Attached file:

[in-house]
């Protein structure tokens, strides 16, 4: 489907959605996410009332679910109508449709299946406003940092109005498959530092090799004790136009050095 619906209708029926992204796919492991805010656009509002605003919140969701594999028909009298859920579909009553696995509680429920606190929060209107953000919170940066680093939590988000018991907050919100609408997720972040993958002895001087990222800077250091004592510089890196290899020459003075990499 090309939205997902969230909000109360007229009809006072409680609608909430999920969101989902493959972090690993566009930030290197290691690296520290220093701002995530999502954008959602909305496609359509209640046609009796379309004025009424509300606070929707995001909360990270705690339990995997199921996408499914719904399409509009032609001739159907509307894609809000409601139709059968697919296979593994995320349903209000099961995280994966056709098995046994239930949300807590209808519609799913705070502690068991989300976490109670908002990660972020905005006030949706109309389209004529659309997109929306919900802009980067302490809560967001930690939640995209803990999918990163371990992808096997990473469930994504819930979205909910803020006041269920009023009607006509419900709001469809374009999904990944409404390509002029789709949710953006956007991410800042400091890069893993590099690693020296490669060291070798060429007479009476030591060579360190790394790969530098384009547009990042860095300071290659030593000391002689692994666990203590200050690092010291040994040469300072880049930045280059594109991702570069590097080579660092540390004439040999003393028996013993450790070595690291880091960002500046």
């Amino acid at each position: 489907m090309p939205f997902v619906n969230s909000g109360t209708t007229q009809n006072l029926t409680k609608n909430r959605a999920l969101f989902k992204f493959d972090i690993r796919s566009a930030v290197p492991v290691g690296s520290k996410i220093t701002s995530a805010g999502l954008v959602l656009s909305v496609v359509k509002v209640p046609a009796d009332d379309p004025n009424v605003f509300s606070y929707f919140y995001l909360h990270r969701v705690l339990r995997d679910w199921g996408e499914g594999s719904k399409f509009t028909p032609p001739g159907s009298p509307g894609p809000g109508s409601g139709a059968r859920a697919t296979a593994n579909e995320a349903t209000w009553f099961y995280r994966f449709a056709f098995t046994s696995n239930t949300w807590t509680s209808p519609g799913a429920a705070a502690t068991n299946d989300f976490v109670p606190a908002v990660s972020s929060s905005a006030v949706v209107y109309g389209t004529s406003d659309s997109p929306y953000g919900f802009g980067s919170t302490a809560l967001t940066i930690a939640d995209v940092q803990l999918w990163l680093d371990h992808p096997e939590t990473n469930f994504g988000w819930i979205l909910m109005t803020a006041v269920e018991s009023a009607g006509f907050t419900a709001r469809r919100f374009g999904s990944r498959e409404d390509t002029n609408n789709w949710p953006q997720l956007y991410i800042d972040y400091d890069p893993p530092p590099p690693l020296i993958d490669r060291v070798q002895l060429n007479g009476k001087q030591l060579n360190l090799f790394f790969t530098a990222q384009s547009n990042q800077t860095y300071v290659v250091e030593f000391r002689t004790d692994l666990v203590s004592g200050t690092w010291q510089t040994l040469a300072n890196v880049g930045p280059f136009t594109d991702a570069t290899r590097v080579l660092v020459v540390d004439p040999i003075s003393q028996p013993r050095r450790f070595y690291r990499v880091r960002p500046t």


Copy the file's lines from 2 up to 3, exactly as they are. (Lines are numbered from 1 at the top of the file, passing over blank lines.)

């Protein structure tokens, strides 16, 4: 489907959605996410009332679910109508449709299946406003940092109005498959530092090799004790136009050095 619906209708029926992204796919492991805010656009509002605003919140969701594999028909009298859920579909009553696995509680429920606190929060209107953000919170940066680093939590988000018991907050919100609408997720972040993958002895001087990222800077250091004592510089890196290899020459003075990499 090309939205997902969230909000109360007229009809006072409680609608909430999920969101989902493959972090690993566009930030290197290691690296520290220093701002995530999502954008959602909305496609359509209640046609009796379309004025009424509300606070929707995001909360990270705690339990995997199921996408499914719904399409509009032609001739159907509307894609809000409601139709059968697919296979593994995320349903209000099961995280994966056709098995046994239930949300807590209808519609799913705070502690068991989300976490109670908002990660972020905005006030949706109309389209004529659309997109929306919900802009980067302490809560967001930690939640995209803990999918990163371990992808096997990473469930994504819930979205909910803020006041269920009023009607006509419900709001469809374009999904990944409404390509002029789709949710953006956007991410800042400091890069893993590099690693020296490669060291070798060429007479009476030591060579360190790394790969530098384009547009990042860095300071290659030593000391002689692994666990203590200050690092010291040994040469300072880049930045280059594109991702570069590097080579660092540390004439040999003393028996013993450790070595690291880091960002500046």
């Amino acid at each position: 489907m090309p939205f997902v619906n969230s909000g109360t209708t007229q009809n006072l029926t409680k609608n909430r959605a999920l969101f989902k992204f493959d972090i690993r796919s566009a930030v290197p492991v290691g690296s520290k996410i220093t701002s995530a805010g999502l954008v959602l656009s909305v496609v359509k509002v209640p046609a009796d009332d379309p004025n009424v605003f509300s606070y929707f919140y995001l909360h990270r969701v705690l339990r995997d679910w199921g996408e499914g594999s719904k399409f509009t028909p032609p001739g159907s009298p509307g894609p809000g109508s409601g139709a059968r859920a697919t296979a593994n579909e995320a349903t209000w009553f099961y995280r994966f449709a056709f098995t046994s696995n239930t949300w807590t509680s209808p519609g799913a429920a705070a502690t068991n299946d989300f976490v109670p606190a908002v990660s972020s929060s905005a006030v949706v209107y109309g389209t004529s406003d659309s997109p929306y953000g919900f802009g980067s919170t302490a809560l967001t940066i930690a939640d995209v940092q803990l999918w990163l680093d371990h992808p096997e939590t990473n469930f994504g988000w819930i979205l909910m109005t803020a006041v269920e018991s009023a009607g006509f907050t419900a709001r469809r919100f374009g999904s990944r498959e409404d390509t002029n609408n789709w949710p953006q997720l956007y991410i800042d972040y400091d890069p893993p530092p590099p690693l020296i993958d490669r060291v070798q002895l060429n007479g009476k001087q030591l060579n360190l090799f790394f790969t530098a990222q384009s547009n990042q800077t860095y300071v290659v250091e030593f000391r002689t004790d692994l666990v203590s004592g200050t690092w010291q510089t040994l040469a300072n890196v880049g930045p280059f136009t594109d991702a570069t290899r590097v080579l660092v020459v540390d004439p040999i003075s003393q028996p013993r050095r450790f070595y690291r990499v880091r960002p500046t």